VISUALISATION / GRAPHICS
5 March 2012
Reviewed by Felix Grant
One of the most popular technical graphics products used in scientific research, SigmaPlot benefitted in its last release from wholesale import of analytic tools provided by its stable mate, SigmaStat. This decision pushed it firmly into the exploratory statistics segment of the market, which it had already penetrated on a de-facto basis for many users. The strategy continues in the current release, with the inclusion of enzyme kinematics, of which more below.
Looking first of all at SigmaPlot’s core purpose, there are of course additions spread between different visualisation types and functions. Macros are, by definition, things we could build for ourselves; but, in the real world, we often do not. One of the new prewritten examples in this release, well designed and serving as an example of what can be done, produces a dot density graph of unusual visual quality. Other new macros provide rich series exploration facilities and comparison vehicles for multiple methods, fitted lines or distributions. Curve fitting gains added subtlety with details such as parameter function weight variables. Subtyping adds sophistication to radar plots, while generic gradation and transparency controls extend the range of visual control across graphic types.
The interface sees developments to keep SigmaPlot spruced up and current. Ribbons, tabs, docking, MS Office style main button (where the file menu used to be), properties handling, and so on, keep the look and feel (and therefore productivity) in line with what is happening elsewhere in the productivity software universe.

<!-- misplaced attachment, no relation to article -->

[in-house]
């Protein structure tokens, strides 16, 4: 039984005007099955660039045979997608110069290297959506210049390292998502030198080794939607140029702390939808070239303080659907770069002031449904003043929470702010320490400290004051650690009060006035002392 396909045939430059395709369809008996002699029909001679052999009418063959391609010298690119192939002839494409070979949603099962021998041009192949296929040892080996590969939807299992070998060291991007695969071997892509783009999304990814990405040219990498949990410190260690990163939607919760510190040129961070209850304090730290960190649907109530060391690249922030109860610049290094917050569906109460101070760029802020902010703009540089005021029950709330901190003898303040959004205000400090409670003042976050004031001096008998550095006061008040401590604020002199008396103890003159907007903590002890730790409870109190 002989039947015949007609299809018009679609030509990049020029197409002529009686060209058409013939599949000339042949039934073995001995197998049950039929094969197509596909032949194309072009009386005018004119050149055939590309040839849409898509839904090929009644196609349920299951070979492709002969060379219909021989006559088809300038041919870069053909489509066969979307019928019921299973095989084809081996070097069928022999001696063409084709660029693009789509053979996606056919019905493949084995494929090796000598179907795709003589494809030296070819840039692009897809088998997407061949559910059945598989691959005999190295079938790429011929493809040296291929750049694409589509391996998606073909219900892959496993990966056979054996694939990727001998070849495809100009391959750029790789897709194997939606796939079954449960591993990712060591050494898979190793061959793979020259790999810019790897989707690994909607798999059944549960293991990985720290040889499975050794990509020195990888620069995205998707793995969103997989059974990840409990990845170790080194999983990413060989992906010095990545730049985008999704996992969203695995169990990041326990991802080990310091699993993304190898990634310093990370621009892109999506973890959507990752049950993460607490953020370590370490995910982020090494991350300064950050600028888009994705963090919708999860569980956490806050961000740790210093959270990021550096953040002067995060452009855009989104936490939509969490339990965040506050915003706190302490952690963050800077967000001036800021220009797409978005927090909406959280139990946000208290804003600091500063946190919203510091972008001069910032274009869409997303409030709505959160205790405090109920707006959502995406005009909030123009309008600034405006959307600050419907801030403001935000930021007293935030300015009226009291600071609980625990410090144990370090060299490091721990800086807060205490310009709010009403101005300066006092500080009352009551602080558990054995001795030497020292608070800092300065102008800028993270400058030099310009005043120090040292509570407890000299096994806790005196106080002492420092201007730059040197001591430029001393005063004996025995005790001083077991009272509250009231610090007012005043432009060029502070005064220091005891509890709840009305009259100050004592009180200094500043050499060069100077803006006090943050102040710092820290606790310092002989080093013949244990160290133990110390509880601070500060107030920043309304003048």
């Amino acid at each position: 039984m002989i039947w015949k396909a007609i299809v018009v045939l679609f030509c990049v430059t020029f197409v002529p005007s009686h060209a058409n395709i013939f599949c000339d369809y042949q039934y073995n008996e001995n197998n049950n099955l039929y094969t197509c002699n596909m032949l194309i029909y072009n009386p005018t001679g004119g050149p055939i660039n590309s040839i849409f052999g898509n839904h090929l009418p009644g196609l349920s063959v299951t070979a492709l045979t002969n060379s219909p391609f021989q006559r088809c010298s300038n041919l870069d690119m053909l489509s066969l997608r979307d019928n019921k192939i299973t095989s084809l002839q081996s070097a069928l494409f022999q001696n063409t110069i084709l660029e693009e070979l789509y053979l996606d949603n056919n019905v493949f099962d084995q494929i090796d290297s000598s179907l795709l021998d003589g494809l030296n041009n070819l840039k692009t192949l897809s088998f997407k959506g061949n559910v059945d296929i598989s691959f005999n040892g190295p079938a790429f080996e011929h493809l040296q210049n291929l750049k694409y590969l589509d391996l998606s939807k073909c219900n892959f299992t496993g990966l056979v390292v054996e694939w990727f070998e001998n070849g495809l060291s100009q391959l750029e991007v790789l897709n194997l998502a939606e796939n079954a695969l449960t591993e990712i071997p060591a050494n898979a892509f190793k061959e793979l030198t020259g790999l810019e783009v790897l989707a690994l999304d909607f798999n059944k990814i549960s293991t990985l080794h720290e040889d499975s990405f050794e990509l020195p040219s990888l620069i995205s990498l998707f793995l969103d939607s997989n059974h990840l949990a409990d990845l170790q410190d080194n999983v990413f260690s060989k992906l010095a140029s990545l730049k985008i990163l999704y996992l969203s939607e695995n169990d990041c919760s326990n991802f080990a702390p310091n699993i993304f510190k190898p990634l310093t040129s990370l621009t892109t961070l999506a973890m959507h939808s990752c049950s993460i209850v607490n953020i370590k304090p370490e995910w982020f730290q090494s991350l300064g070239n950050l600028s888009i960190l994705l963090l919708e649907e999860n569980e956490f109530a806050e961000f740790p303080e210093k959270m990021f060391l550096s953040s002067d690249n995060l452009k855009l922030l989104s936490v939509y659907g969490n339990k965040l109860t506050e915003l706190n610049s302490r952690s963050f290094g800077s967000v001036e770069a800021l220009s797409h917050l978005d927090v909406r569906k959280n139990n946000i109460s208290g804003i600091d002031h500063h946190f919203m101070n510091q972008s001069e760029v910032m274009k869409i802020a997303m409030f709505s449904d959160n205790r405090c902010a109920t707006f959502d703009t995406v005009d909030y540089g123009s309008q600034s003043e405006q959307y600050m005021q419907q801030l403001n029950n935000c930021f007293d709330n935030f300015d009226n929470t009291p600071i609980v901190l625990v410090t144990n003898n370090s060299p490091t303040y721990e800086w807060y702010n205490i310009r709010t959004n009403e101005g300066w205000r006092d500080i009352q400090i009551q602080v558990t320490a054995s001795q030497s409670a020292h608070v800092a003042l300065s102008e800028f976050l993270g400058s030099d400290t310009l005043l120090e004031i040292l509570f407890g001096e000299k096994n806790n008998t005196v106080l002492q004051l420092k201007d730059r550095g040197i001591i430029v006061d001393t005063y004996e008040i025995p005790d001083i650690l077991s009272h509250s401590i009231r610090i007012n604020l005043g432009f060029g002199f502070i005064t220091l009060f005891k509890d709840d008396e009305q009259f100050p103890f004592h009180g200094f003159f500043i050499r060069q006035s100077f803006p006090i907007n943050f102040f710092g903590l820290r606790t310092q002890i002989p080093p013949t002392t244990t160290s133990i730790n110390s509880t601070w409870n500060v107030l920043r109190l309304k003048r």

The addition of an enzyme kinematics module is a useful development which works well, providing appropriate new analyses and graphics that significantly extend the products reach, though it is an add-in rather than an inherent component. Compared to the overall image of SigmaPlot, it has, to my eye at least, the appearance of having been a late decision which will take another release version to fully bed in. It can be found on the right hand end of the Toolbox menu ribbon, though, as with some other imported components, no obvious reference to it is made in the help file.
The module operates, as do some other imported components, as a bolt-on facility with its own way of doing things rather than seamlessly flowing from the instincts which a SigmaPlot user has learnt in the package as a whole. On the other hand, it must be said in fairness that this is a small criticism of a big addition to a big product. Analyses of enzyme assay are, in any case, specific to a particular user group, not part of the average statistical tool kit. The add-in appears next to the pharmacology group and those who want a kinematics tool will probably already know what they want to do with it and how to use it. The history of SigmaPlot development gives confidence of smoother integration to come.
Alongside enzyme kinematics, the addition this time around of Deming regression (a measurement errors regression model much used in clinical chemistry) makes good sense. It also suggests a conscious move to consolidate SigmaPlot’s already strong position in the life and health sciences.